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What's in a name - Ed's journal
What's in a name

Naming computers is one of these intricacies of Systems Administration.
It's not _quite_ as easy as it seems.

And it's one of these long running disputes.

I've seen:

ux-gl-02 (unix, graphics lab, number 2)
teg8843 (turbine engineering asset number 8843)
SURUG10001 (Server Unix, Rugby zone 1, number 0001)

Names are intrinsically related to domain. In microsoft terms that's an "NT Domain" and it's a region of shared accounting and resources.
In Unix/DNS terms, 'alstom.com' is domain (so a computer within the alstom.com domain would be phoenix.alstom.com).

The DNS/Domain structure is hierarchical. You can have each domain as a subset of another.
In general terms, '.com' is a domain, so in theory you could have 'www.com' - denoting host 'www' in the domain '.com'.

The problem is this:
Any rigid method for naming computers is essentially meaningless.
The number of times i've mentioned 'SNRUG40012' and i've had a blank look and 'which one is that'. I've never had this problem referring to 'kestrel'.

Computers should have a unique and distinct name. This name should be based on a property of the system that won't change without a system rebuild.

This makes anything based on _physical_ location, or user of the system a bad choice.
Hostnames were originally created as a mnemonic - so instead of remembering that it was or 00:C0:FF:EE:00 you could call it 'frazzle'.
Making numeric hostnames a bad choice.

The only time a numeric hostname should be used is if there's several 'near identical' machines. By which I mean something like a farm of webservers.
So you get web01,02,03 etc.
Essentially, make the number simply a distinction between them, rather than the identifier (the identifier in this case is 'web' and it identifies the cluster of computers).
Similar may be allowable in the case of desktop systems - if your admins are doing the job right, desktops should be basically trivially interchangable. So a desktop called "Compaq-2K-8843" is fine.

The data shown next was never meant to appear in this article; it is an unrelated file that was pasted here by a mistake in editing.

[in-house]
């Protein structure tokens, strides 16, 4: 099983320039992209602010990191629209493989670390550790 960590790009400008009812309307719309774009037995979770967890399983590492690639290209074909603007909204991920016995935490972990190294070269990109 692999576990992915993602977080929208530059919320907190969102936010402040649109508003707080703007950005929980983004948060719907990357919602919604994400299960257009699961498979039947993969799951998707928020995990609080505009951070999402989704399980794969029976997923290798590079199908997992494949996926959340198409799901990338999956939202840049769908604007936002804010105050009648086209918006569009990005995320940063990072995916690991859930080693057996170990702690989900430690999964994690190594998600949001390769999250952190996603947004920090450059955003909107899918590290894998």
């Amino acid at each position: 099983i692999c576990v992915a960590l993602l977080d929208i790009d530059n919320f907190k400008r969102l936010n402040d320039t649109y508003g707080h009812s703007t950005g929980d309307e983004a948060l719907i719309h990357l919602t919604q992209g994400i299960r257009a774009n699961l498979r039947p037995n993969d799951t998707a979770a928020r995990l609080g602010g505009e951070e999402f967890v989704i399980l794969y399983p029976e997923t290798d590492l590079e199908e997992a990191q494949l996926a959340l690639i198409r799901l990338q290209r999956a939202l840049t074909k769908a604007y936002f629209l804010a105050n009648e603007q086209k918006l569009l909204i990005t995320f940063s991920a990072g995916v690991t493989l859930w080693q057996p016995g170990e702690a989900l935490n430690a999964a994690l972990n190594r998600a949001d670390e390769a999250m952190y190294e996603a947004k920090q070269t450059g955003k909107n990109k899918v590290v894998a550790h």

Trying to avoid name clashes is also intrinsically a bad idea. After all, most companies have a computer called 'www'. The thing that makes them different is the domain name.

Systems should only _have_ to be unique within their domain. Which is what makes a sensible domain structure essential.

You can have subdomains - i've seen 'dhcp-11-22.coventry.ntl.co.uk'. They name is numeric, because at a general level, all dhcp hosts are generic. And they've broken down their groups in a rational fashion.

So we should always have unique, 'words' as hostnames. Whatever convention you like, be it birds, DND monsters, mr men or whatever. And each machine should _keep_ the name for it's lifecycle.

It should also have an _alias_ for it's function - so the web server for a domain should be "www". Mail, "mail" or "smtp" or similar. This is another situation where sequential numbers are permissable.

But don't name your computers so it looks 'neat' on a spreadsheet. And don't try and make uniqueness across different adminstrative domains. That's just a pain, pointless, and in a worst case confusing.

SSRUG10010 can sound like SNRUG10001 when considered against the background noise of a computer room (trust me, they get loud). Kestrel vs Harpy are never going to have that problem (well, they might, but it's an awful lot less likely.).

So please, check what name your PC at home is called. Make it something meaningful.
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zaitan From: zaitan Date: April 1st, 2004 01:42 am (UTC) (Link)
My machines are named after characters from the Dork Tower comic. My Solaris box at work is called Igor, my test server is called Gilly.

I look after our proxy/cache servers here, they are unfortunately not named very well. The 3 on our site are called pandora, psyche and phoebe! The next one that gets installed by me will have a totally different name. Frank or turnip sound good to me.
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